MONTREAL - Making the finals once is nice, and sure, twice is even nicer. But how about seven times -- in a row?
That's the incredible feat NBA superstar LeBron James has achieved this spring.
On Thursday, the 32-year-old will hit the hardcourt for a seventh-consecutive NBA Finals as he looks to lift the Larry O'Brien Trophy for the fourth time in his career.
The unbelievable streak dates back to his three most recent appearances with the Cleveland Cavaliers, and the four prior to that with the Miami Heat.
It's a term typically reserved for teams, but is the 13-time NBA All-Star a dynasty in himself?
He joins select company in making a case to be an exception to the rule.
In comparison, the Canadiens' dynasty of the 1950s took part in 10-consecutive Stanley Cup Finals between 1950-51 and 1959-60 -- winning the title six times.
Four players were there for the entire ride -- Doug Harvey, Bernard Geoffrion, Tom Johnson, and Maurice Richard (Richard did not play in the 1954-55 playoffs however, due to his suspension) -- while eight others took part in at least seven championship series in a row: Dickie Moore (nine), Jacques Plante, Bert Olmstead, Floyd Curry, and Gerry McNeil (eight) and Jean Beliveau, Dollard St-Laurent, and Ken Mosdell (seven).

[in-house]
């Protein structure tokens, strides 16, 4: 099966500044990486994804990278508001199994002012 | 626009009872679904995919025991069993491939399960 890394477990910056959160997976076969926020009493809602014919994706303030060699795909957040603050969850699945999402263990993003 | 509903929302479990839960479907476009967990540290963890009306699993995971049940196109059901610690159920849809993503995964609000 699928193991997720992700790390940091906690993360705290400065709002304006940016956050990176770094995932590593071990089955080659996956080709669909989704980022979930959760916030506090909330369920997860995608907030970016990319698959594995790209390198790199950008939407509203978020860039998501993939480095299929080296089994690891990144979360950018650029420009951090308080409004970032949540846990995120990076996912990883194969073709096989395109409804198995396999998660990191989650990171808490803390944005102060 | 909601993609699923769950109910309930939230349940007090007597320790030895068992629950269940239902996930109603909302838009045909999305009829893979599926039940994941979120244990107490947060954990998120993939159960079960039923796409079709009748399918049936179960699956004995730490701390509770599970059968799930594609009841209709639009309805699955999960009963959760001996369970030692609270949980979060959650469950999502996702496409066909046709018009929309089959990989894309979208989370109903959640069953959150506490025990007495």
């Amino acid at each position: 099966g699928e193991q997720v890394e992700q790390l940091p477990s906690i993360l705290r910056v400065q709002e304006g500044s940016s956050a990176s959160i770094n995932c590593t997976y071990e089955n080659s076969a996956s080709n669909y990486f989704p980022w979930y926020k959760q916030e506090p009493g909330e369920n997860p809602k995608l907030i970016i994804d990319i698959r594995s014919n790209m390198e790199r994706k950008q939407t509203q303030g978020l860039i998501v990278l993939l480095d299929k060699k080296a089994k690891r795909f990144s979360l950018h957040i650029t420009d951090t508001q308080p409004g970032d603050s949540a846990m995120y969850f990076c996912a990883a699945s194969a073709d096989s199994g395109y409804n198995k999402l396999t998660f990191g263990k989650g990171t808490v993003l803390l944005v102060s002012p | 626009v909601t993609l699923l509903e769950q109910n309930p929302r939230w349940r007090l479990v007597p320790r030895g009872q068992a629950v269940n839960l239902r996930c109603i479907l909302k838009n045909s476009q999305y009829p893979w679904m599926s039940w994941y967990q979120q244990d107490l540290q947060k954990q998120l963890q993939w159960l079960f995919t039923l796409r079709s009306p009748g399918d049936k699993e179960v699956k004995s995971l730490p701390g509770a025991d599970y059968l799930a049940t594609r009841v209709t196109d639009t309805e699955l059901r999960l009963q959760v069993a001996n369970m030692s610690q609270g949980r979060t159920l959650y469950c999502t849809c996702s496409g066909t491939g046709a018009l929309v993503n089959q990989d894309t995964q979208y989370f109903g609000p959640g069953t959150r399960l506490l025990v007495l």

Plus, just like James and the Cavaliers, who meet the Golden State Warriors in the Finals for a third-consecutive year this season, the Habs were also accustomed to meeting a familiar face during their decade of Stanley Cup appearances.
Montreal and Detroit met in the NHL's championship series four times during the '50s, including three times in a row between 1954 and 1956.
King James' exploit is nevertheless even more impressive in today's 30-team NBA versus during the NHL's Original Six era.
The former high school All-Ohio wide receiver once jokingly "offered his services" to the NFL's Cleveland Browns, but we can't help but wonder if the 6-foot-8 forward would be willing to take his talents to a colder playing surface?
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